GIS Project Proposal
"Using GIS to Facilitate Management of the Nariva Swamp,
Trinidad and Tobago."
Center for Energy and Environmental Policy,
University of Delaware.
The Nariva wetland is the largest wetland system in Trinidad and Tobago covering an area of approximately 6000 ha. It is located on the east coast of Trinidad between 10º 30’N and 10º 22’N latitude and 61º 01’W and 61º 06’W l ongitude (Figure 1). It lies within a large basin or depression, the average elevation of which is at or below sea level.
Hydrologically, the system is controlled by a number of rivers and streams particularly along its western boundary. These inlets drain a very large catchment basin of the eastern slope of the Central Mountain Range of Trinidad. The flow of water in the wetland is directed out of the system by the large Nariva River. There are very few areas within the wetland where open water predominates and these are mainly restricted to the drainage canals which traverse the wetland.
The diversity of plants and animals within the system is extremely high, as the system is environmentally diverse and ecologically complex. Bacon et al (1979) records 319 species of plants and 614 species of animals ut ilizing the area. The wetland is principally a freshwater system but has a large saltwater component. The vegetation pattern is divided into four major wetland types, (a) mangrove swamp, (b) freshwater swamp wood, (c) palm swamp and (d) freshwater marsh (Marshall, 1934; Bacon et al, 1979). There are also small po ckets of tropical rainforest inhabiting upland areas or inliers within the wetland.
In addition to the high biodiversity of plants and animals in the wetland, some are also vulnerable or endangered species. The system is known to support a small population of West Indian manatees (Trichechus manatus). The an aconda (Eunectes murinus) and other reptiles (e.g. Caiman sclerops) also use the area, including the iguana (Iguana iguana), which has an established breeding site in the wetland. A number of vulnerable waterfowl such as the Black-bellied whistling duck (Dendrocygna autumnalis) also utilize the system. As a result of the uniqueness of the wetland, a section of it was declared a wildlife sanctuary in 1968 by the Government of Trinidad and Tobago (Tikasingh, 1972).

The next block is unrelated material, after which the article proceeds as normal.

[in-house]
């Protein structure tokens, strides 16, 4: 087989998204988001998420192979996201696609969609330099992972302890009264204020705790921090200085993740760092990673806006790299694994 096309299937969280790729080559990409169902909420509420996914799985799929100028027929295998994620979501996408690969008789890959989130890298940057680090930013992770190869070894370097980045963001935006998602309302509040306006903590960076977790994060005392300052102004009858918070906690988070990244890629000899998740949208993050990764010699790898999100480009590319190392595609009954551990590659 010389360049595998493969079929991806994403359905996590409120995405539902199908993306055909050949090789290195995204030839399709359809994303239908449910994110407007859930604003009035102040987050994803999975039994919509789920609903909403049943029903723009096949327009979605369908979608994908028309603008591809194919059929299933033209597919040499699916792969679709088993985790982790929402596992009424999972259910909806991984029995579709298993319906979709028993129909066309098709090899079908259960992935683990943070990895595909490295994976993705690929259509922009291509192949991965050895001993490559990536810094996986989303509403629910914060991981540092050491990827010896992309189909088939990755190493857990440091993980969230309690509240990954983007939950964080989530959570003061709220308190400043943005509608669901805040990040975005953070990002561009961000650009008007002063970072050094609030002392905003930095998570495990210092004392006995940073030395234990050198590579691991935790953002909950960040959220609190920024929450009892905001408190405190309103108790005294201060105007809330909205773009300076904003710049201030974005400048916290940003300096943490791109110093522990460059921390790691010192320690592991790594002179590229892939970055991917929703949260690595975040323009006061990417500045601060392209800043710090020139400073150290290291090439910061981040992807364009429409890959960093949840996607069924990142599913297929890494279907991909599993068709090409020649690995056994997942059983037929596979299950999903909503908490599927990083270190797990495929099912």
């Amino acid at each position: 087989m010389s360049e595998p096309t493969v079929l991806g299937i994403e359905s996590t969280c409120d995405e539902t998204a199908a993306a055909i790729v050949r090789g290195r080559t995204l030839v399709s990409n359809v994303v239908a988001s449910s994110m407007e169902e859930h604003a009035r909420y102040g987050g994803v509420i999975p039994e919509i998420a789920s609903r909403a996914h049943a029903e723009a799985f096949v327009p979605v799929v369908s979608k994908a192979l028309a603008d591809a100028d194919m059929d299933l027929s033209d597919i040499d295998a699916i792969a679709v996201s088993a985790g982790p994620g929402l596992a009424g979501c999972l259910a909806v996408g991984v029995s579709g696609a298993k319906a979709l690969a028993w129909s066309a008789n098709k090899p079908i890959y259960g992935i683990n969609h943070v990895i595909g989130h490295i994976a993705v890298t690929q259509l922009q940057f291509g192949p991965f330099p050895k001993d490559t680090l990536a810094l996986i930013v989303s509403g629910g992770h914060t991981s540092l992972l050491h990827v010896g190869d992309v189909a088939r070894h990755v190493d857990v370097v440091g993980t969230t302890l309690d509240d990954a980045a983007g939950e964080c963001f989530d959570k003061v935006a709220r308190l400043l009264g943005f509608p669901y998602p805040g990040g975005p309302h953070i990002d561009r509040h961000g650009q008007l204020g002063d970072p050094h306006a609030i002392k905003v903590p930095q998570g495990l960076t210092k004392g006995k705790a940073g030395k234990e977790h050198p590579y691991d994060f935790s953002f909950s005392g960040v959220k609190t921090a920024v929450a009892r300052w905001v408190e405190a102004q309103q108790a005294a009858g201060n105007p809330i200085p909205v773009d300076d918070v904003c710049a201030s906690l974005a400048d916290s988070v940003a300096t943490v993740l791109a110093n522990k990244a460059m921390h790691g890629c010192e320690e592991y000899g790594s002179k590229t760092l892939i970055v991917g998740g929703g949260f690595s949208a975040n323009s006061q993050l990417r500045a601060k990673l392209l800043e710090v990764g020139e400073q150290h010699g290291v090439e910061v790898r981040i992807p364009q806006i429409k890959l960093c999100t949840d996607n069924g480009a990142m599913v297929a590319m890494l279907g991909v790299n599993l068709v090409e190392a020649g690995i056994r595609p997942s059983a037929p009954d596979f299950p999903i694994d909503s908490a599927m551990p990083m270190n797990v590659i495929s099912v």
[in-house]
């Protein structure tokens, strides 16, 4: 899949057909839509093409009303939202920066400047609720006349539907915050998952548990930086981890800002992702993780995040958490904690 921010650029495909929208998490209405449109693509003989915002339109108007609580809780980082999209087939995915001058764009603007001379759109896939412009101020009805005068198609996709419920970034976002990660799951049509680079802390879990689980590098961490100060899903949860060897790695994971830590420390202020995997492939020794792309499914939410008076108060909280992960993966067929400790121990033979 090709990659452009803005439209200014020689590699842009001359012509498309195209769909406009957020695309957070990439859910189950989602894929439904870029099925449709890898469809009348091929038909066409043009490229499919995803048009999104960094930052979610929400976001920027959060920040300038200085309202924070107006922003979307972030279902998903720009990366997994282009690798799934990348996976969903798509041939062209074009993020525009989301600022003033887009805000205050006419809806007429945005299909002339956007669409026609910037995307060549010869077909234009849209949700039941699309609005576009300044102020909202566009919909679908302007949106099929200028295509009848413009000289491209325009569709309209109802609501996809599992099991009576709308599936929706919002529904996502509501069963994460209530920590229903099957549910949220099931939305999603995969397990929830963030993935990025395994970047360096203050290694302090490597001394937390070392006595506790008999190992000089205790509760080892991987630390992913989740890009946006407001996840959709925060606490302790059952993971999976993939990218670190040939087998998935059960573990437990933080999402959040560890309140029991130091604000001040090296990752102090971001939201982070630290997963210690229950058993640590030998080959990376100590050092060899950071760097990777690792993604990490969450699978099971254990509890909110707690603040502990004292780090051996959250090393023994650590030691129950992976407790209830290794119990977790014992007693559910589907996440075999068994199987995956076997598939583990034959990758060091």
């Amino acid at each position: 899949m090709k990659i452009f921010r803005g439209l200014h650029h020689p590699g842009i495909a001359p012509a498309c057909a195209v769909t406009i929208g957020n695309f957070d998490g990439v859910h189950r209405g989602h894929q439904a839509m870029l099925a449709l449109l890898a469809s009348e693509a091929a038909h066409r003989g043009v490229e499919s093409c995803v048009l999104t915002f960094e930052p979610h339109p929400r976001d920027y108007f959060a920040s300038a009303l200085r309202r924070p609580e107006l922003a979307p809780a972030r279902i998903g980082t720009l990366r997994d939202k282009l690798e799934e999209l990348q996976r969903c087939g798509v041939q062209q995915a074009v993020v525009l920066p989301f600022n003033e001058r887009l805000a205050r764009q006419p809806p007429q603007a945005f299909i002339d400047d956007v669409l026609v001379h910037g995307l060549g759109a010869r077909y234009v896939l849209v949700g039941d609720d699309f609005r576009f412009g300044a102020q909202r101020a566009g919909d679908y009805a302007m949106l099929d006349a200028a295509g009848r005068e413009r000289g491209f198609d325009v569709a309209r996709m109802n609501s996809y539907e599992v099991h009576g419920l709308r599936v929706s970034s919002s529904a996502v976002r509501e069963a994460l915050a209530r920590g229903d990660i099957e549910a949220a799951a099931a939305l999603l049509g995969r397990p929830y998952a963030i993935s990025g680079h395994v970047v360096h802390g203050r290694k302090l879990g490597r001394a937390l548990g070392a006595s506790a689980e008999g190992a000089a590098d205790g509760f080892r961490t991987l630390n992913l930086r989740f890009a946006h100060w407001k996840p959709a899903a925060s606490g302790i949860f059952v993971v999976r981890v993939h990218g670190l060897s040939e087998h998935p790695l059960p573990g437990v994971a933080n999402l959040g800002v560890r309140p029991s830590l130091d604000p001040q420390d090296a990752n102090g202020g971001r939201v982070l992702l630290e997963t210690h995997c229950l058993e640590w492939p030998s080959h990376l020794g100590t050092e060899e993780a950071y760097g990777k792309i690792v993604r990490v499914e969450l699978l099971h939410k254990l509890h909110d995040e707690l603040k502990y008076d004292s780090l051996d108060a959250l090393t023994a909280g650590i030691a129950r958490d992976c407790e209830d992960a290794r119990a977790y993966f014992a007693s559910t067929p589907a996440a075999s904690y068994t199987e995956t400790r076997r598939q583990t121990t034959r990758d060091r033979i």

Direct economic use or consumption of the components of the wetland include the removal of the palmiste palm (Roystonea oleracea), the freshwater conch (Pomacea urceus), mangrove oysters (Crassostrea rhizophorae), crabs (Cardisoma guanhumi and Ucides cordatus) and fish particularly the cascadura (Hoplosternum littorale). It has been estimated that this fishery in 1979 was worth TT $ 1,000,000 dollars (Bacon et al 1979). In spite of the enormous ecological and economic importance of the wetland, some sections have been severely damaged by human impact through conversion for agricultural purposes, mainly that of rice farming.
Between 1986 and 1992, over 650 ha of predominately freshwater marsh in the western section of the wetland had been converted to rice paddies (Alleng, 1994). This conversion altered the hydrological regime of the wetland through channel ization and damming, but it is uncertain how this has affected the integrity of the wetland.